Role of Pediatric Palliative Care and Down’s Syndrome

Categories: Care and Education.

Down’s syndrome or Trisomy 21 is a genetic disorder caused due to the presence of an extra copy of chromosome 21. It occurs in approximately 1 in 830 live births, manifested at birth through characteristic physical features. In the 1980’s, the average life expectancy of a person with Down’s syndrome was only 25 years of age. Today, the average life expectancy for people with this condition is nearly 60 years (in developed countries), which continues to follow an increasing trend.

The severity of symptoms in people with Down’s syndrome varies across a wide spectrum. Some patients will only require minimal support in the form of regular pediatrician visits and multidisciplinary team follow-ups. Such patients will need concentrated efforts from Occupational therapists, Speech Language Pathologists, Physiotherapists and other allied health care professionals to support and manage their cognitive delay, developmental needs, feeding issues and delayed motor milestones. Some others might need palliative care services right from when they are diagnosed with a complex heart disease or leukemia. These children may also have comorbidities due to the presence of cardiac defects, immune disorders, Spinal and gastrointestinal defects, to name a few.

Childhood mortality is often associated with congenital heart defects and leukemia. The risk of developing childhood acute leukemia is 10-20 times higher in children with Down’s syndrome than in the general population, while the risk of early death and persistence of morbidities remain through their lifetime.

Palliative care can provide holistic care for these children. Children with Down’s syndrome and their care givers, often tend to experience unpredictable disease trajectories which requires robust care planning, which includes attention to not only the physical toll the disease causes, but to also the psychosocial and spiritual issues that the child and the family deal with. While the psychiatric disorders experienced by this population will need to be assessed and managed, the Psychosocial issues for this population varies according to the age of the child; for example, adolescents may experience moderate to severe emotional and psychological distress when compared to their healthy peers.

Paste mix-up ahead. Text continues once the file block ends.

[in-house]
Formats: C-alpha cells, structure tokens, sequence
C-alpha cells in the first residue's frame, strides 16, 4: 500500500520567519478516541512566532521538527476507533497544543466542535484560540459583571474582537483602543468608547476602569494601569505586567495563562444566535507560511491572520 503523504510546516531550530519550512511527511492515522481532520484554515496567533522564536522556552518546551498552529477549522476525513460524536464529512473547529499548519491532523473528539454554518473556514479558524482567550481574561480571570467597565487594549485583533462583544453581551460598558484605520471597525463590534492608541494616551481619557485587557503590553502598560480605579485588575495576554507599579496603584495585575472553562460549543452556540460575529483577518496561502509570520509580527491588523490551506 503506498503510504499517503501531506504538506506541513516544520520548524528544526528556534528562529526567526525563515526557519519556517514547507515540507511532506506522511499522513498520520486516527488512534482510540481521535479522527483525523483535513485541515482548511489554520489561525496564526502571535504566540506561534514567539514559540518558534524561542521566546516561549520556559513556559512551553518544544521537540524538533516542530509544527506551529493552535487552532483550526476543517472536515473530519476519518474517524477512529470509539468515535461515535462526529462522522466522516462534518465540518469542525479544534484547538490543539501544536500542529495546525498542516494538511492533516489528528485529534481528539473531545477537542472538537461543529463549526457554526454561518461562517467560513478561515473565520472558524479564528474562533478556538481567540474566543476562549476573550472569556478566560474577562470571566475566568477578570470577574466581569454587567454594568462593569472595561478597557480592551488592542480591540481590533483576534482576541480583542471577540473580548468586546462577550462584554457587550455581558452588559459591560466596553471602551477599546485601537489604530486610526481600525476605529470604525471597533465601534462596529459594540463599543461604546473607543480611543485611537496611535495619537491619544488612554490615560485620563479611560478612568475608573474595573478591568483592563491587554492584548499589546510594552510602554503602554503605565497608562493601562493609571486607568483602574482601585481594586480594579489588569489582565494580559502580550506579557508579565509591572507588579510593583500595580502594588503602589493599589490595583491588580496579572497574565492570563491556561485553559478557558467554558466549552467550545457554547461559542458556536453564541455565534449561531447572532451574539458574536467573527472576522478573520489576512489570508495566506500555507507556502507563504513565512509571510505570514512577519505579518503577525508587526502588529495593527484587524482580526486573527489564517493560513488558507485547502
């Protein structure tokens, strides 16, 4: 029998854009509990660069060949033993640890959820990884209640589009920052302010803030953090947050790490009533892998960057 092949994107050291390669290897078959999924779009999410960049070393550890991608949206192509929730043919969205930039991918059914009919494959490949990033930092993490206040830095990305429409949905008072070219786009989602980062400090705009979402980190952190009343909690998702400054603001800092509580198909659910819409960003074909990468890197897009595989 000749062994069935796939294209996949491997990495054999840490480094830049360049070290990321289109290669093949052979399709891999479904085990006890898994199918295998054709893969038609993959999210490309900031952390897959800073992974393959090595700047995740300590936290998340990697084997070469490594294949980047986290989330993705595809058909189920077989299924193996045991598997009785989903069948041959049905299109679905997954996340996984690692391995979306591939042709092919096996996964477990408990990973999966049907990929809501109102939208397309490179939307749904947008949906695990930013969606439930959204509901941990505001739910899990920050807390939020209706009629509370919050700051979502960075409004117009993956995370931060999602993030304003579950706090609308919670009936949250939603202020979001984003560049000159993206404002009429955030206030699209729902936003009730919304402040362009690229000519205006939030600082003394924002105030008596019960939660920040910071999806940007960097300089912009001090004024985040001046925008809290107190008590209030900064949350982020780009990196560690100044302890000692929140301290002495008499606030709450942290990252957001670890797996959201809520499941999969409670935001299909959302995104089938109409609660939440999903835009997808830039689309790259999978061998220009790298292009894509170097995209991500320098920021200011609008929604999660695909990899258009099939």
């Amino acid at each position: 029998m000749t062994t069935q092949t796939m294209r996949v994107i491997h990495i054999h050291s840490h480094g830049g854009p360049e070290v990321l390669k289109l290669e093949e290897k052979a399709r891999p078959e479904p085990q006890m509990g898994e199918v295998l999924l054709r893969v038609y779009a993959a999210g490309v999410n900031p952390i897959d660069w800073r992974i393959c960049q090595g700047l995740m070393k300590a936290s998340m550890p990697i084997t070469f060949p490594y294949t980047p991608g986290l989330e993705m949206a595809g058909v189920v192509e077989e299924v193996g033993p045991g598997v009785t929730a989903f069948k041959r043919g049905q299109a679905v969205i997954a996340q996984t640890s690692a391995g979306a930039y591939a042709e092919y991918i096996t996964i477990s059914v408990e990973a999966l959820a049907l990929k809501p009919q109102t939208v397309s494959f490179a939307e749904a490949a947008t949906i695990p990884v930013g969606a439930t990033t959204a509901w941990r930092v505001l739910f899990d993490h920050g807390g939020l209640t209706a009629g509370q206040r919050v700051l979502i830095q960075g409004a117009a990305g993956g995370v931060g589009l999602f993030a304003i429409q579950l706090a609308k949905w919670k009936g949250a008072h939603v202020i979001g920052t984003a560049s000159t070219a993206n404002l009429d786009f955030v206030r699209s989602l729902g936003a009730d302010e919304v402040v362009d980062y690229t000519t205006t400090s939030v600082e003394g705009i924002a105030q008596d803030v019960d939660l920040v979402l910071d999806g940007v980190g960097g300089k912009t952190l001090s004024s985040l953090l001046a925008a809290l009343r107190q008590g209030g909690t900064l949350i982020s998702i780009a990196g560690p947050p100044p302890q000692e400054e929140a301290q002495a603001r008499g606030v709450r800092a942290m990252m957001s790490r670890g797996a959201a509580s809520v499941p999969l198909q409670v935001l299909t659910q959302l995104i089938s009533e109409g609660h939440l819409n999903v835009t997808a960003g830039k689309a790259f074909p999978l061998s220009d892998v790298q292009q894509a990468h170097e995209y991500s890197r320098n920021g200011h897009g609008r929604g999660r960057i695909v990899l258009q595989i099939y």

In certain cases, palliative care will need to be provisioned right from the initial stages when there is a medical crisis. For example, when the baby has severe respiratory distress due to an underlying cardiac ailment, the pediatric palliative care team will be called in for immediate symptomatic management. Once the child stabilizes and undergoes a curative surgery successfully, the pediatric palliative care team will slowly step back as needed. Those children who did not need palliative care teams to be involved at the time of diagnosis, may end up needing it when they develop Acute leukemia. Involving the palliative care team in such cases will provide an extra layer of support for both the child and the caregiver.

With increasing rates of survival and prolonged life spans for this population (due to the significant advances in the field of medicine), a well-planned transition to adult palliative care services will be needed as and when appropriate. As these patients progress into adulthood, there is an increased incidence of Early Alzheimer’s -like dementia, which warrants the definite involvement of palliative care teams to support such patients and their caregivers and ensure the best quality of life possible for them, be provided.

To conclude, we would like to reiterate the below:

  1. Not all children with Down Syndrome require Palliative Care.
  2. Not all children with Down Syndrome requiring Palliative Care, will need it as a full-time support. The need will vary based upon the needs of the child and the family.
  3. Care co-ordination between several specialties, Genetic and family counselling, advocating for the child are the other components of care, that will be addressed by a Palliative Care team.

About the Authors:

Dr Mohammad Ishak Tayoob is a Pediatric Palliative Care Consultant at the Pain Relief & Palliative Care Society, Hyderabad, who provides Palliative Care for Children with Cancer & Non cancer conditions.







Dr Spandana Rayala is the Education Lead, Sunflower Program, Two Worlds Cancer Collaboration.







Note: This article is a republication from the Indian Association of Palliative Care‘s (IAPC) free monthly e-newsletter (April edition).

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